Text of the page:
In 2006 some friends of mine were given $5 million by Lisbet Rausing for education in Uganda. They set up an NGO called Mvule (named after a beautiful Ugandan tree), and asked me to be a Trustee. We decided to spend the money on adolescents, especially girls, who had done well at primary or secondary school but had to drop out because their families were too poor to support them.
Identifying them was a labour-intensive and expensive business, but over the next five years some 2500 were selected and places in good schools found for them. They were supported throughout, not just with the fees, uniforms and books, but everything that would try to make them equal to other students, such as travel money, soap and sanitary towels for the girls. They were also provided with mentors and visited regularly by Mvule workers.
We also set aside money to track these students, interview them – and their siblings – at stages throughout their schooldays, drilling down into what happened to them, how the scholarships changed their lives and the lives of their families and communities.
The results of this study – rare if not unique in the aid world – exceeded our wildest dreams. A report entitled: ‘These days are for those who are educated’ has been produced. It has revealed a wealth of detail about the day-to-day lives, hopes and attitudes of ordinary Ugandans. Education not only utterly transformed the lives of individual students and offered them a future otherwise closed to those who do not go to school; it often transformed their families and communities. This was an indirect and unexpected impact.
Having one child in school often inspired families to find school fees for others. Mvule students also passed on their knowledge and ambition to parents, siblings and neighbours’ children. And once they graduated, they almost always paid for an average of two siblings to go to school and built houses for their parents.
These findings come at a crucial time for Africa. When I taught in a rural Ugandan school 40 years ago, almost none of the parents could read and write, but most did not feel particularly disadvantaged. Most of the children that I taught were the first in their families to learn. But we were shocked to find that less than 20 percent of the mothers of the Mvule O level students had completed primary school. It seems that little educational progress has been made in those four decades.
Today, to be without education is to be severely disadvantaged. And as African economies grow faster and faster, the illiterate will become poorer and even more marginalised. As one Mvule girl said: “These days are for those who are educated”.
This remarkable report shows just how difficult it is for girls from poor families to stay in school. It also gives glimpses of astonishing courage and despair that are deeply moving. Many students grow and sell vegetables or do odd jobs to pay for their own school fees. One girl said: “I was an outstanding (school) fee defaulter. So when Mvule Trust asked the academic registrar about needy students, he thought of me, an abduction survivor from a war-ravaged area.”
The study showed how education affected other aspects of life. It is well known that girls who are at school are less likely to get pregnant or marry early. So we asked about best friends from primary school who did not make it to secondary. The contrast was like night and day: most had five children already. The study also found that, contrary to accepted wisdom, boys who became educated were anxious to have a learned wife, not an illiterate one.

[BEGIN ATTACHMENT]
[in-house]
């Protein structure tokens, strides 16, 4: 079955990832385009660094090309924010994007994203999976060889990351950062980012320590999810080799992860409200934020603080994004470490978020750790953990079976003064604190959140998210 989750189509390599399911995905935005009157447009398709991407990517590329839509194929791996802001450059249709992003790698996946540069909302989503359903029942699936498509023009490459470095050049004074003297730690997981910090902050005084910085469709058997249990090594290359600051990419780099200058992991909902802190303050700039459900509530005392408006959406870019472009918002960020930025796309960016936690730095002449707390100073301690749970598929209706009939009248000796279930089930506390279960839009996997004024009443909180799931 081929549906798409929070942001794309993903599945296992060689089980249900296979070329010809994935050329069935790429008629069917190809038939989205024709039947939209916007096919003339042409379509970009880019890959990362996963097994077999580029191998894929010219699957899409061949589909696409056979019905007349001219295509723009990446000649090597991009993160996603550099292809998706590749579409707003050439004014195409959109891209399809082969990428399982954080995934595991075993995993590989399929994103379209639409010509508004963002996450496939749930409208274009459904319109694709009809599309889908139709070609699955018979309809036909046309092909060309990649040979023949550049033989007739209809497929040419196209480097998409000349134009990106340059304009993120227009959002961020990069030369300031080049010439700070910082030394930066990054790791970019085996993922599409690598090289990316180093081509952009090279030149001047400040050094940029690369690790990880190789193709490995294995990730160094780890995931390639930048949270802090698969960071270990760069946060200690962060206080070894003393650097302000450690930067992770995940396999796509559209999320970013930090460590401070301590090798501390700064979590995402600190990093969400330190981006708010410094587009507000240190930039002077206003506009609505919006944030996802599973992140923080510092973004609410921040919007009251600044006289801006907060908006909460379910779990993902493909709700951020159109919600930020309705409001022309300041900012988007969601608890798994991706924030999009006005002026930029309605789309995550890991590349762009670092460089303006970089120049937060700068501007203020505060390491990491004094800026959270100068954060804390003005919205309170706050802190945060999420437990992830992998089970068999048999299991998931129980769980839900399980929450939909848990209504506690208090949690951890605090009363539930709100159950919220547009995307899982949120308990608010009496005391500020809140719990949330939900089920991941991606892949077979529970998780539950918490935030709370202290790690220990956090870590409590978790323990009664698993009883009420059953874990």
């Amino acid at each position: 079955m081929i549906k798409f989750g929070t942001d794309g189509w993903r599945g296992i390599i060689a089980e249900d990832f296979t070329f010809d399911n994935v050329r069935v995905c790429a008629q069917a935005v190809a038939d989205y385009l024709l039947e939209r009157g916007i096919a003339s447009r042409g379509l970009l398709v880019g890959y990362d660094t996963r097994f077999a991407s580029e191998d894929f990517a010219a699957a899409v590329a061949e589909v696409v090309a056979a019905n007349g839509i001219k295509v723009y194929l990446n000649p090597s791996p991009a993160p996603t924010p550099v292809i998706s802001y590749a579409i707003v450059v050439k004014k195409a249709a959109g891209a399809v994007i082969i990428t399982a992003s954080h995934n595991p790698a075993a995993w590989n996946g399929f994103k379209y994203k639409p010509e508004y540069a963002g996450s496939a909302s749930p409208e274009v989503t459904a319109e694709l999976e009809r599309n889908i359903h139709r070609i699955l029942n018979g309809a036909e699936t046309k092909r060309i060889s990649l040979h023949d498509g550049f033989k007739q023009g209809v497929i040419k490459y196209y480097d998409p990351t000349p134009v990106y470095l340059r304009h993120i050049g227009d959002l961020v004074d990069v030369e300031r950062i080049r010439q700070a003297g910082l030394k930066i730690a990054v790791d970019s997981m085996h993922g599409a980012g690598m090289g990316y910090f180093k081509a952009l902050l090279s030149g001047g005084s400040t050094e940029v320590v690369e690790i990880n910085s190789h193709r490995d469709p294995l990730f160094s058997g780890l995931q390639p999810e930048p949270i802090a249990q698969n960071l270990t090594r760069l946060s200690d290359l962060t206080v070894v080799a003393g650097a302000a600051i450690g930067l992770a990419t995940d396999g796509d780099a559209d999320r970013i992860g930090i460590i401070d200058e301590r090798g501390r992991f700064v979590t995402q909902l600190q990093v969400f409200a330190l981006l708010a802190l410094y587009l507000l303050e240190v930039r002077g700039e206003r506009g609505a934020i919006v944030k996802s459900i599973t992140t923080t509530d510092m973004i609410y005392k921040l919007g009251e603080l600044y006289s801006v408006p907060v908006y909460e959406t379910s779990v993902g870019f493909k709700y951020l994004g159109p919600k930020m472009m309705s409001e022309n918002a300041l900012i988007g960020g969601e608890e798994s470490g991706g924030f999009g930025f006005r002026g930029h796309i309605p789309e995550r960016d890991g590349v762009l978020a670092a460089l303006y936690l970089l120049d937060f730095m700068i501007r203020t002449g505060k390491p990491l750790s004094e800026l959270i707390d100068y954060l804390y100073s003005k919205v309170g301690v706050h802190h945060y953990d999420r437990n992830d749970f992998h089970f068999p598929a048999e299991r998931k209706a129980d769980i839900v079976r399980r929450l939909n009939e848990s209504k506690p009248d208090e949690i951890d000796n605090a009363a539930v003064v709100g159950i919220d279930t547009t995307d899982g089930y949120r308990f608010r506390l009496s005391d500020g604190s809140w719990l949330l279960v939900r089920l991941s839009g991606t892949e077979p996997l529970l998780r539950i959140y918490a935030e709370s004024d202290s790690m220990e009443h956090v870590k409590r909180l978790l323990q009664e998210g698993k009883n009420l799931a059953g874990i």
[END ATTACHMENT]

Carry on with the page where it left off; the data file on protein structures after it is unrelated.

Finding these students was not easy. Rumours went around some villages that Mvule was recruiting for devil worship or prostitution. Mvule girls were often mocked because they came from poor families. But our counsellors urged them to keep their eyes on the prize, and most came through with dignity, achieving their dream of raising the education level of their family.
Nor was it cheap. Teams scoured the country to go and interview the potential scholars in their own homes, explaining to the family what this meant and getting their parents’ support. Girls especially are often pulled out of school to help with siblings and around the home. The dropout rate is high without support and mentoring teams working with the families. To find, select and support a student through even a modest upcountry boarding school for four years costs about $1780. That is about $450 – $500 a year.
Compare that to the UK and US governments which spend about $10,000 per student in secondary education each year. So be careful of charities who claim to put poor children through school for less than that, or allow “˜communities’ to choose the pupils. In a matter like this it is clear that the “˜community leaders’ will not choose the really needy and cannot provide the support to keep them in school. Aid agencies working in this area must keep track of their pupils and support them right through their education.
On the ground collection and analysis of data is essential. Too many aid donors and agencies remain in offices in African capital cities and accept whatever statistics they are given. Every government wants to announce that all its children are in school. But trips to the poorer suburbs of capitals or distant rural areas tell a different story. The figures are not as high as governments and aid donors like to believe, and the drop-out rate is phenomenal.
This survey shows that given the funding and effective support structures, education can be made available to the children of the poor, a gift that will then be passed on and never lost. I have always believed that money spent on education is the most effective aid of all. In this report we have the evidence.